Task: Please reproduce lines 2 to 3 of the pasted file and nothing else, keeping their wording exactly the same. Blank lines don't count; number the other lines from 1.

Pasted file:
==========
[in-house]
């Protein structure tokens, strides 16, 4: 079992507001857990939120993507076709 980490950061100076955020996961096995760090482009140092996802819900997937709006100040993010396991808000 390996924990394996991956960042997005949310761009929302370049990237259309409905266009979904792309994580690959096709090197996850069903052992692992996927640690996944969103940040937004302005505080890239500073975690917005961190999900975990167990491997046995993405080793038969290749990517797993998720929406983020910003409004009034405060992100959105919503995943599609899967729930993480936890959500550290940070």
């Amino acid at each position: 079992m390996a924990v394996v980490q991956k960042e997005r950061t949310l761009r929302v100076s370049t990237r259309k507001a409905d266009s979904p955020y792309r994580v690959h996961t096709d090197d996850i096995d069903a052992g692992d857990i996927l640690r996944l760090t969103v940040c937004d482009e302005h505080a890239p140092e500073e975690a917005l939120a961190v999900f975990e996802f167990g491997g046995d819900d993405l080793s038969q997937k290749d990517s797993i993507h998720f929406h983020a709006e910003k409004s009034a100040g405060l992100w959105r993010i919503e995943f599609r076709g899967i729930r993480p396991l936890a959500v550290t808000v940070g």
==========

């Protein structure tokens, strides 16, 4: 079992507001857990939120993507076709 980490950061100076955020996961096995760090482009140092996802819900997937709006100040993010396991808000 390996924990394996991956960042997005949310761009929302370049990237259309409905266009979904792309994580690959096709090197996850069903052992692992996927640690996944969103940040937004302005505080890239500073975690917005961190999900975990167990491997046995993405080793038969290749990517797993998720929406983020910003409004009034405060992100959105919503995943599609899967729930993480936890959500550290940070």
């Amino acid at each position: 079992m390996a924990v394996v980490q991956k960042e997005r950061t949310l761009r929302v100076s370049t990237r259309k507001a409905d266009s979904p955020y792309r994580v690959h996961t096709d090197d996850i096995d069903a052992g692992d857990i996927l640690r996944l760090t969103v940040c937004d482009e302005h505080a890239p140092e500073e975690a917005l939120a961190v999900f975990e996802f167990g491997g046995d819900d993405l080793s038969q997937k290749d990517s797993i993507h998720f929406h983020a709006e910003k409004s009034a100040g405060l992100w959105r993010i919503e995943f599609r076709g899967i729930r993480p396991l936890a959500v550290t808000v940070g």